Shimla, Nov 26: Global warming leading to shortened winters is gradually forcing apple cultivators to move to the higher reaches of Himachal Pradesh, but this trend has not assumed alarming proportions.
This is mainly because the crispy and crunchy Royal Delicious and Red Delicious apple varieties of the state are more susceptible to the affects of global warming and cultivators are preferring the cool climate of the upper reaches.
Confirming this aspect among apple growers, Associate Director of Regional Horticulture Research Station at Mashobra, P S Chauhan said that studies have shown that production of the delicious apple varieties had registered a decline in recent years in the lower reaches of the state.
Dr Chauhan pointed out that as compared to the 1960's or 1970's there has been a substantial reduction in the duration of the winter season in the last one decade or so. A long winter is always a boon for apple growers as technically this period is known as the 'chilling hours', he said while pointing out that the temperature for apple trees should be between 0-8 degree Celsius from 1000 hours to 1500 hours.
The delicious varieties require the 'chilling treatment' for a better harvest, Dr Chauhan said while pointing out that shortened winters due to global warming have an adverse affect on apple production. In the higher altitudes the 'chilling hours' are more prolonged around the year so there is general tendency of cultivators to have orchard at places where the climate is idially suited to the crop.
Citing an example, Dr Chahaun said that Y S Parmar University of Horticulture and Forstery has set up an apple production centre at Tabo of Lahual and Spiti district and the result here has been very positive. The Tabo centre has shown that apple production is much higher than the mid-hills of the state.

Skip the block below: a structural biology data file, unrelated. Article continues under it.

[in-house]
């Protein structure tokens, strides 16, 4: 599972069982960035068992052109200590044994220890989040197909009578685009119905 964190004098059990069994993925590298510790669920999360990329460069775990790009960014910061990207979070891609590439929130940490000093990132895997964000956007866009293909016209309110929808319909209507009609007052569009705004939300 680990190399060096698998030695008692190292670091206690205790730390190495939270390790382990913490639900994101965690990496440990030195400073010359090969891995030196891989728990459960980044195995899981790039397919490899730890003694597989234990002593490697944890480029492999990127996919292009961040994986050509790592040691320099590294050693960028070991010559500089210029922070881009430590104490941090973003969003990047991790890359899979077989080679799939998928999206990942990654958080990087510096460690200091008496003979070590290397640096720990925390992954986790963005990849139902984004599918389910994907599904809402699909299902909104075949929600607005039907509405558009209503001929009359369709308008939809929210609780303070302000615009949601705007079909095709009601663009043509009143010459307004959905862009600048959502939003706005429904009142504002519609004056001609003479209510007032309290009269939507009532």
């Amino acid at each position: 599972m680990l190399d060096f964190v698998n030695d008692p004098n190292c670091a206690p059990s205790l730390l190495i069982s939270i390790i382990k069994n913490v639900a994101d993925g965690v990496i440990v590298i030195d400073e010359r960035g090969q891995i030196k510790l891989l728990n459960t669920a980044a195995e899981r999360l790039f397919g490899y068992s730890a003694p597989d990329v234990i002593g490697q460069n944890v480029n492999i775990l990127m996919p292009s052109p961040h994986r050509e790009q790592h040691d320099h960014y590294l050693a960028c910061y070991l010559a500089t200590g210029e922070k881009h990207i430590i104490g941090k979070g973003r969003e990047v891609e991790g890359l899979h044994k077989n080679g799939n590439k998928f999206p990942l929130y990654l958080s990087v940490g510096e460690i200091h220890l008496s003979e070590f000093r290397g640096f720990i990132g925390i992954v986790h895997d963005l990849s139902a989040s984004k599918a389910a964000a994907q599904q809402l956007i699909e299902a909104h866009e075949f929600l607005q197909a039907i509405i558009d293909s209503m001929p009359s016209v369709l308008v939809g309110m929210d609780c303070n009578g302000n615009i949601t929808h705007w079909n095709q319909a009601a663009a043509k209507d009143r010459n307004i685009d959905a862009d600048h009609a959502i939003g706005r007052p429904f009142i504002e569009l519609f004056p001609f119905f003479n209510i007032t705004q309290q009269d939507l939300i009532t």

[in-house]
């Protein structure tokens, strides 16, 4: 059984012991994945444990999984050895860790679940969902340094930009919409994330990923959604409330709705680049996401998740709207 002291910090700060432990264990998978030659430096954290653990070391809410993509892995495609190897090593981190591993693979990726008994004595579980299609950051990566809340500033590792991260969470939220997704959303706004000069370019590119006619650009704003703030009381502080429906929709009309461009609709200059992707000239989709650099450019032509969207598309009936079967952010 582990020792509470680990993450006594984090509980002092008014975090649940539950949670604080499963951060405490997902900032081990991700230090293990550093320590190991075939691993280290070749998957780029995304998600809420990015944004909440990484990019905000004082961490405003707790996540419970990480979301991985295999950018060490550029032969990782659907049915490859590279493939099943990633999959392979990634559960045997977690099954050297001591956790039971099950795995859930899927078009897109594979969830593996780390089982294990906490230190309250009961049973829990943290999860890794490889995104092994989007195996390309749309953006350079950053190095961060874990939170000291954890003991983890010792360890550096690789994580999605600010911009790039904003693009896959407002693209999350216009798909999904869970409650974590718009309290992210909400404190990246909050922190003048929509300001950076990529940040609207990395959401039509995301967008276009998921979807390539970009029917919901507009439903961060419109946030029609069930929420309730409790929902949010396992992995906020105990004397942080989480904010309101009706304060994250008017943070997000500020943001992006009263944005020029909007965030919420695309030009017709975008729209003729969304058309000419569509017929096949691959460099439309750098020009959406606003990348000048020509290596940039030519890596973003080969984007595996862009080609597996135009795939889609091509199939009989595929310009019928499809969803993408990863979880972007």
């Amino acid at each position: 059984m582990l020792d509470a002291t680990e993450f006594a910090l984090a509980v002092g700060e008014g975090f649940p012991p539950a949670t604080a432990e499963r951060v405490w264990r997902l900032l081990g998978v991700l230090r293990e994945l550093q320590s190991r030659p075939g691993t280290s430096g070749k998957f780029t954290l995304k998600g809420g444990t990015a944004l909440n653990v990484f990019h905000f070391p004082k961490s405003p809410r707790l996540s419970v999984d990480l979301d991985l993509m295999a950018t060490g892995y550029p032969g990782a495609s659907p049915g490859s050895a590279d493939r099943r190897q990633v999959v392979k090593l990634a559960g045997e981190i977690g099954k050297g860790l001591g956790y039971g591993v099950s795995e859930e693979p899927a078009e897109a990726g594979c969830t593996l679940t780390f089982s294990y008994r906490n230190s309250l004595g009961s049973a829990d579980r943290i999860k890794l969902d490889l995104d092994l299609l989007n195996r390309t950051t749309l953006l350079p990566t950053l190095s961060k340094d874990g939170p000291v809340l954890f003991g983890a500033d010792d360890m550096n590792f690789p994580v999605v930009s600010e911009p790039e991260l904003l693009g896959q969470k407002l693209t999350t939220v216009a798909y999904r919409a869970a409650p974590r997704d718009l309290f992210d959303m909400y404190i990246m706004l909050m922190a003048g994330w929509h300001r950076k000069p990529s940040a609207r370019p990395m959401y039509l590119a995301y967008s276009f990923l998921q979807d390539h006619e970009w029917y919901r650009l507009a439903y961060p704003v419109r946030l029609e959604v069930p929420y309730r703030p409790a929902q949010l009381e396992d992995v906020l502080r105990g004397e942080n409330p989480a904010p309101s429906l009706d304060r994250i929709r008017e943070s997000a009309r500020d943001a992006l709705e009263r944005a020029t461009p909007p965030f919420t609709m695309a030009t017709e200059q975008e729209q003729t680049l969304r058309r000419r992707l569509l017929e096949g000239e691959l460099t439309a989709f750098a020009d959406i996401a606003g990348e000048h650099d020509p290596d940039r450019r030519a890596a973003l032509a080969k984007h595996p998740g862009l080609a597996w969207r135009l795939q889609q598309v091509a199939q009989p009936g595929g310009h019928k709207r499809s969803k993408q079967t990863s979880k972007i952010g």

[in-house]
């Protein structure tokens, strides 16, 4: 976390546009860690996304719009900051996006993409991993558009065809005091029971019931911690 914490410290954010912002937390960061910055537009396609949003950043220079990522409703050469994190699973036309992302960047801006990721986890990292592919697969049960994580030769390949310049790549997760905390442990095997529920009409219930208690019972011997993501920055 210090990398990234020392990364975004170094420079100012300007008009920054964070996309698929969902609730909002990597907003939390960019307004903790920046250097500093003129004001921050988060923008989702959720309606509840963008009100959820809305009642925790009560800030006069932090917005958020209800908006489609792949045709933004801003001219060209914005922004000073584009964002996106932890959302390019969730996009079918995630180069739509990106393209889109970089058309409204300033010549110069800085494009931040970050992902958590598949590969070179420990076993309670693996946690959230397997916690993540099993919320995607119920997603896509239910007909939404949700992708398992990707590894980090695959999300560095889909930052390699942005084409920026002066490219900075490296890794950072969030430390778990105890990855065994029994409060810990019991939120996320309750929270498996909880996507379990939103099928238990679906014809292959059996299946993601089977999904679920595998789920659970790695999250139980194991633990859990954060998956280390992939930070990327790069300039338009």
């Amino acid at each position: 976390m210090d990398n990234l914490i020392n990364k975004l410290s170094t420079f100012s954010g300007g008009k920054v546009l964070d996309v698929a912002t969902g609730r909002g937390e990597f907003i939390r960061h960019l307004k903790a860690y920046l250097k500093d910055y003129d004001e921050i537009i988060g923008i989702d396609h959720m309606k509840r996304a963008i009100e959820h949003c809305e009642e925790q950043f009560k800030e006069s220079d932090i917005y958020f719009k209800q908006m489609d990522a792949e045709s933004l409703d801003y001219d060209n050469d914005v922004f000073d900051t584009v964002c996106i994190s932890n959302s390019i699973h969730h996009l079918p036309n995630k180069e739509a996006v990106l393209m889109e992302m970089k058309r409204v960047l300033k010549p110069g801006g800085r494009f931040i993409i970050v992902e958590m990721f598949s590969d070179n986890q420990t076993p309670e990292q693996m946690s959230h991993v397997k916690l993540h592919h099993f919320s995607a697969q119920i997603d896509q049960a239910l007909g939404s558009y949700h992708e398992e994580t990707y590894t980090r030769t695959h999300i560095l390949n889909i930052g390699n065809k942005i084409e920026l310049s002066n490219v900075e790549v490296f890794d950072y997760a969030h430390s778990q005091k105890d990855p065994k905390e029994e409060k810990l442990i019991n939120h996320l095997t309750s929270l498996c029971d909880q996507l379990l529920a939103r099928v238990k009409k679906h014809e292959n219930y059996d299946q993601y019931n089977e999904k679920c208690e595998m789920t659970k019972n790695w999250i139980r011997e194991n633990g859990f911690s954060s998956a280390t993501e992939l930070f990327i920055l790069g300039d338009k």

He said that production centre at Tabo sold apples at an attractive price of Rs 1000 per box at the orchard site.
There are some higher belts where new apple orchids have come come up in recent years. These areas include the higher reaches of Narkanda, Khada Pather, lower areas of Kinnaur and Lahaul Spiti.
He said that the ideal height for apples is from 8500 feet to 10,000 feet but there are some parts in the state where apple production is as good as in the upper reaches, like Karsog which is at a height of 6000 ft of Mandi district.
While acknowledging that the shortened winter duration had affected apple production, Dr Chauhan said that other fruits have also been affected. Agronomical studies showed that horticulturists of lower parts of state are changing their cropping pattern rather than migrating to the upper reaches in large numbers. Fruit growers just cannot move to the higher reaches as "the higher you go, less will be the availability of the land", so they prefer to switch to other crops, he added.
Dr Chauhan said that growers are also switching over to peaches, apricots, almond, kiwi and strawberry production. These crops are as good as apple in terms of economical importance, he pointed out.
State Meteorological Station Director, Manmohan Singh said that as per data available with his department there is no such indication of global warming in the hills.
He said that variation in temperature depends upon a number of factors like height and topography of areas. He said that Met Office data does not indicate any major shift in the climatic parameters of hills and there is no immediate threat to the apple crop in the mid hills.